Hurricane Irma brings chaos to Florida: What we know so far

A man stands firm against the wind by the Miami River as the water level surges during the passing of Hurricane Irma on Sept. 10 in Miami.
(Marcus Yam / Los Angeles Times)

After blazing a path of destruction through the Caribbean, Hurricane Irma made landfall in Florida on Sunday, bringing chaos as it moved north through the nation’s third most populous state.

Here’s what you need to know:

Where is Irma now? How big is the storm? And where is it going?

As of Sunday evening, Irma had been downgraded to a Category 2 hurricane with 110 mph winds, after barreling into the city of Naples on Florida’s southwest coast with winds gusting up to 130 mph.

It was actually the storm’s second landfall in Florida.

After scraping the northern coast of Cuba on Saturday, Irma turned north toward Florida overnight. The new path put the storm on a collision course with the low-lying islands of the Florida Keys, which dangle toward Cuba from the southernmost edge of the state.


After making landfall on the islands Sunday morning, causing heavy flooding and wind damage, the strongest part of the storm ripped north toward Florida’s Gulf Coast, the western edge of the state. The cities of Naples, St. Petersburg, Tampa, Clearwater and Fort Myers were in its direct path. But the storm was so big, it was also wreaking havoc in the eastern half of the state.

Although hurricanes usually weaken after making landfall, Irma was expected to remain powerful as it rakes Florida’s coast. Tallahassee, in Florida’s panhandle, could be next, followed by southwestern Georgia.

What’s the damage like so far?

More than 100 miles of coastline in southwest Florida — from the Everglades to the barrier islands, west of Fort Myers — were expected to get flooded in 10 to 15 feet of ocean water from wind-blown storm surge. That includes the city of Naples, where Florida Gov. Rick Scott expected his waterfront mansion to be inundated.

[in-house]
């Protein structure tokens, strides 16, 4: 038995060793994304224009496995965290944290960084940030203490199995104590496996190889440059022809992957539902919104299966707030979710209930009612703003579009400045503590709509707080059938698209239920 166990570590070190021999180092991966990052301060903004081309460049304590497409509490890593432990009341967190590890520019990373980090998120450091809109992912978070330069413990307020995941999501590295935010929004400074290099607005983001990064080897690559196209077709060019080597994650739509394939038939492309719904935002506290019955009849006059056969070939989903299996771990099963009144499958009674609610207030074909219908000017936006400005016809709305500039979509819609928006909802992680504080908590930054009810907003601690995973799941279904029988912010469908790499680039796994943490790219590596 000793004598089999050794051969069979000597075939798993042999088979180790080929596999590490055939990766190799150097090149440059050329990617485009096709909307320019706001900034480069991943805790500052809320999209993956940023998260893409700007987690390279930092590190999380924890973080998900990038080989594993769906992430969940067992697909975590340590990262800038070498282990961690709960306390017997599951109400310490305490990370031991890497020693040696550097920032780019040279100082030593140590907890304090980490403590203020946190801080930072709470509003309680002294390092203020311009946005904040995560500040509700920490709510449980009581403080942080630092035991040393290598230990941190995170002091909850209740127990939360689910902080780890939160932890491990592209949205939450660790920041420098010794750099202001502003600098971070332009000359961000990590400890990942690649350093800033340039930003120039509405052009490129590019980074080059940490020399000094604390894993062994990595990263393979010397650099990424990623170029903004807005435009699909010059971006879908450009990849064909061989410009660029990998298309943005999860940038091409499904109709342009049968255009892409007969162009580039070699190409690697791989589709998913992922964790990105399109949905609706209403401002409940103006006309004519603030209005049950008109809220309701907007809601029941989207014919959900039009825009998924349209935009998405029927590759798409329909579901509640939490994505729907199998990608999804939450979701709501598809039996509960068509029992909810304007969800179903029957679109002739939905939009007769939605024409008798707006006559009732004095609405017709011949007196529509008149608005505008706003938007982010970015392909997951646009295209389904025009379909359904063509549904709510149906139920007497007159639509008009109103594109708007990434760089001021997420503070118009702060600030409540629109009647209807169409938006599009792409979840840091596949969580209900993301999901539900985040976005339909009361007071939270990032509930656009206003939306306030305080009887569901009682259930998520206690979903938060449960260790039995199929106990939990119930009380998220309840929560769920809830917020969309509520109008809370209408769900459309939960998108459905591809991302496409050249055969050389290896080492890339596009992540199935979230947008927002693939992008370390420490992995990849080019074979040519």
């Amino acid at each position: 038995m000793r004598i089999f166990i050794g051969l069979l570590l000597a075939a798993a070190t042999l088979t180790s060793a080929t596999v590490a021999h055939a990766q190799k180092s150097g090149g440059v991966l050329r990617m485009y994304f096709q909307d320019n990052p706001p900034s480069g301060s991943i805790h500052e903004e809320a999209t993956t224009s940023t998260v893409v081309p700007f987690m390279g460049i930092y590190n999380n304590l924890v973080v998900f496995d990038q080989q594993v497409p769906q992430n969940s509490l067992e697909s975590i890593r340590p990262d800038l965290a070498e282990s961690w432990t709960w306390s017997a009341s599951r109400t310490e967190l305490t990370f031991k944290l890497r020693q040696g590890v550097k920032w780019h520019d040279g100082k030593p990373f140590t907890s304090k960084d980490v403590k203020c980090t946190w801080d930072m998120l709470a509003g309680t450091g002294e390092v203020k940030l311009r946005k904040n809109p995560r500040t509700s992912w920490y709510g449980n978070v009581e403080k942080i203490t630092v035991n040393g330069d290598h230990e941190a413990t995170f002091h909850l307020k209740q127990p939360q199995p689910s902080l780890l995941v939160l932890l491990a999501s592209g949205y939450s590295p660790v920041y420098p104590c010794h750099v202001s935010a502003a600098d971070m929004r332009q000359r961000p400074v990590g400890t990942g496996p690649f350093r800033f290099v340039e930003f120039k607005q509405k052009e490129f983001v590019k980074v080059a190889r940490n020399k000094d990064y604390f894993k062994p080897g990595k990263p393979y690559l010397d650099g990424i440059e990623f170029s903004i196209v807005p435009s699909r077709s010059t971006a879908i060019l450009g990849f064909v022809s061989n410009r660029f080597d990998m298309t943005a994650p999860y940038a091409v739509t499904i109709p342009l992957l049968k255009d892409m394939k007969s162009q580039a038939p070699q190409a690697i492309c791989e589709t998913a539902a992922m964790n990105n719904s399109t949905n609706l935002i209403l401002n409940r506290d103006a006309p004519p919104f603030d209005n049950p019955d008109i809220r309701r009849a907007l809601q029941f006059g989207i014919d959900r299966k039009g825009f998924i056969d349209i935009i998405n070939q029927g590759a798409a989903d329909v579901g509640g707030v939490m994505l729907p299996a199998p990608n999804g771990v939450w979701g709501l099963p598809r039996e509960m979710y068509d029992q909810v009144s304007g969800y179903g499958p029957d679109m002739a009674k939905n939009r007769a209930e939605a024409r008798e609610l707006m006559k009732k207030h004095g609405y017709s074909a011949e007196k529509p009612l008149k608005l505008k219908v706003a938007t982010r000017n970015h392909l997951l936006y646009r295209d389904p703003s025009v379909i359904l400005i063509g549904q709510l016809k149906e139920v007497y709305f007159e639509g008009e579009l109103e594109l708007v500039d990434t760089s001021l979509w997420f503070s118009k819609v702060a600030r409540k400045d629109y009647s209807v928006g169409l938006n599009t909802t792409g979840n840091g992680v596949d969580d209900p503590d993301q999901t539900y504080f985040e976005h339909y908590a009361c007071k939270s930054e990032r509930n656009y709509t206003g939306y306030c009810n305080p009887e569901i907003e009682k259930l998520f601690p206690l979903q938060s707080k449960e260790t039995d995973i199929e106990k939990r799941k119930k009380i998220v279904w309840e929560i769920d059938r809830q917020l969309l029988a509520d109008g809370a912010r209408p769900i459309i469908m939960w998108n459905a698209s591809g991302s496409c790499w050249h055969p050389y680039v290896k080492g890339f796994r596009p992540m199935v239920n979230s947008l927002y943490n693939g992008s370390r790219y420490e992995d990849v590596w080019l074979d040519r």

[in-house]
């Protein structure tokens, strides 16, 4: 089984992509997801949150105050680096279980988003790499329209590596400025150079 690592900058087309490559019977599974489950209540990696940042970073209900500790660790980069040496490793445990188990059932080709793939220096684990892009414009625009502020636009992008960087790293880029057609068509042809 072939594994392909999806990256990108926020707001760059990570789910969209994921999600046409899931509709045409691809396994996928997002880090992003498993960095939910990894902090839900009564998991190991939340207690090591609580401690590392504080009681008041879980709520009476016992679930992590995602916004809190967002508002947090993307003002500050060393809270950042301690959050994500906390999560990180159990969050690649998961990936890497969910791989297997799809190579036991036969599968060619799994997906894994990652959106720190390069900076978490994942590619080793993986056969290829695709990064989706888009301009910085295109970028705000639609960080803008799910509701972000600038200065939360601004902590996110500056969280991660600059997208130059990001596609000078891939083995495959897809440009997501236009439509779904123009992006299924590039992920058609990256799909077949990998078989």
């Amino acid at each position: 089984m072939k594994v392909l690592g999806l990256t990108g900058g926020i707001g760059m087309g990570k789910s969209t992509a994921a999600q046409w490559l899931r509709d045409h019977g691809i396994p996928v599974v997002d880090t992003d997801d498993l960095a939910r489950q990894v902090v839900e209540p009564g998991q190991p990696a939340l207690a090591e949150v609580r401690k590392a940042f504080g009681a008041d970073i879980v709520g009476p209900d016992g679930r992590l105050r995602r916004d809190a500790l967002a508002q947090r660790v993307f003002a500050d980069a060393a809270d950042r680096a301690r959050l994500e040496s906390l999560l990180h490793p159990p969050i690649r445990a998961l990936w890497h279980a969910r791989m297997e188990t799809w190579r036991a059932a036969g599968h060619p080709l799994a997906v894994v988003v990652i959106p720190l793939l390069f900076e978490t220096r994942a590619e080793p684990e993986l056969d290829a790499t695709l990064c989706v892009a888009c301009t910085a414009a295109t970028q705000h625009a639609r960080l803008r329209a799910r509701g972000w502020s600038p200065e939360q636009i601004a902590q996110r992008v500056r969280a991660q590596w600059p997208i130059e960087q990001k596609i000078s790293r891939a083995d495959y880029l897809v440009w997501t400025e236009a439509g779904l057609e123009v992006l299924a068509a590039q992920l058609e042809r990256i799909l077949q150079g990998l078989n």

Other parts of the state, including the Keys, were expected to get 5 to 10 feet of storm surge.

Near the storm’s eye, Naples has gotten hurricane-strength gusts up to 142 mph, according to the National Weather Service. But tropical-storm-strength winds were churning as far as 220 miles away from Irma’s center.

Live updates: Hurricane Irma surging up from Florida Keys »

The heavy winds have snapped trees all across southern Florida and also seem to have broken two construction cranes in downtown Miami, leaving them dangling dangerously over the city below.

The Florida Keys, already drenched in storm surge, was expected to get 15 to 20 inches of rain by the time the storm is finished, with the rest of Florida’s peninsula potentially seeing a foot or more of precipitation.

Floridians will also have to keep an eye out for possible tornadoes spawned by the hurricane. One twister reportedly damaged several mobile homes in the city of Palm Bay.

How are people holding up?

Large portions of Florida’s coastline have been ordered evacuated in recent days. Many residents simply left the state, driving north with some of their possessions after boarding the windows of their homes.

Tens of thousands of others have filled dozens of emergency shelters — some of them schools and stadiums — to wait out the worst of the storm. More people are holed up in hotels, with many filling up their bathtubs in anticipation of losing water.

Storm surge: What happens when the sea rises up during a hurricane? »

At least 2.3 million customers have lost power, according to the Florida Power & Light Co.

A few holdouts bet they could weather the storm in boats and mobile homes, against officials’ wishes, and some have already had to be rescued.

A sheriff’s deputy and a state prison official died southeast of Tampa on Sunday morning after their vehicles collided head-on. It wasn’t immediately clear whether the crash was storm-related.

Fort Lauderdale police said they arrested nine people for looting a cash-and-pawn business in the city. But many police agencies were in the process of withdrawing officers from the streets because the storm had made it too dangerous to continue working outside.

Matt Pearce is a national reporter for The Times. Follow him on Twitter at @mattdpearce.


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